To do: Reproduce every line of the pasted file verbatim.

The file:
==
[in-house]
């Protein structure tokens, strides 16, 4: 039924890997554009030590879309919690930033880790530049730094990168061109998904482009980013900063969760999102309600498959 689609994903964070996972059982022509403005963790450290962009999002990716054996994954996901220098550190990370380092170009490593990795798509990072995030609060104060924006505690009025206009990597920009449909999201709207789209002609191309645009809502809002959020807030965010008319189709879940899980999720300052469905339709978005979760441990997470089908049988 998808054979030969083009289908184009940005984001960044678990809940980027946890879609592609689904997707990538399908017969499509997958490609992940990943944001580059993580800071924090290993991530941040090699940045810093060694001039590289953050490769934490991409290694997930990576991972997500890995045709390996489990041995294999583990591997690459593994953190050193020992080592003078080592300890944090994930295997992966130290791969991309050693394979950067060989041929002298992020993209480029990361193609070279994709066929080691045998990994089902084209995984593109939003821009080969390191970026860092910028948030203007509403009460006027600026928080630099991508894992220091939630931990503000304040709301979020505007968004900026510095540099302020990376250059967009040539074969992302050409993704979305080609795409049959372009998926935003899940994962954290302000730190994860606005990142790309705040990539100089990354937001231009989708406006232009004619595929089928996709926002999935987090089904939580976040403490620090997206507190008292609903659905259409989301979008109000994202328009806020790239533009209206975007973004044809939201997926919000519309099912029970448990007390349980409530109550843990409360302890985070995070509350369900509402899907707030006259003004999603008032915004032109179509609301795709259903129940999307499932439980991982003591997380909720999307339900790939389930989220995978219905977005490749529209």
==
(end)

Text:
[in-house]
């Protein structure tokens, strides 16, 4: 039924890997554009030590879309919690930033880790530049730094990168061109998904482009980013900063969760999102309600498959 689609994903964070996972059982022509403005963790450290962009999002990716054996994954996901220098550190990370380092170009490593990795798509990072995030609060104060924006505690009025206009990597920009449909999201709207789209002609191309645009809502809002959020807030965010008319189709879940899980999720300052469905339709978005979760441990997470089908049988 998808054979030969083009289908184009940005984001960044678990809940980027946890879609592609689904997707990538399908017969499509997958490609992940990943944001580059993580800071924090290993991530941040090699940045810093060694001039590289953050490769934490991409290694997930990576991972997500890995045709390996489990041995294999583990591997690459593994953190050193020992080592003078080592300890944090994930295997992966130290791969991309050693394979950067060989041929002298992020993209480029990361193609070279994709066929080691045998990994089902084209995984593109939003821009080969390191970026860092910028948030203007509403009460006027600026928080630099991508894992220091939630931990503000304040709301979020505007968004900026510095540099302020990376250059967009040539074969992302050409993704979305080609795409049959372009998926935003899940994962954290302000730190994860606005990142790309705040990539100089990354937001231009989708406006232009004619595929089928996709926002999935987090089904939580976040403490620090997206507190008292609903659905259409989301979008109000994202328009806020790239533009209206975007973004044809939201997926919000519309099912029970448990007390349980409530109550843990409360302890985070995070509350369900509402899907707030006259003004999603008032915004032109179509609301795709259903129940999307499932439980991982003591997380909720999307339900790939389930989220995978219905977005490749529209």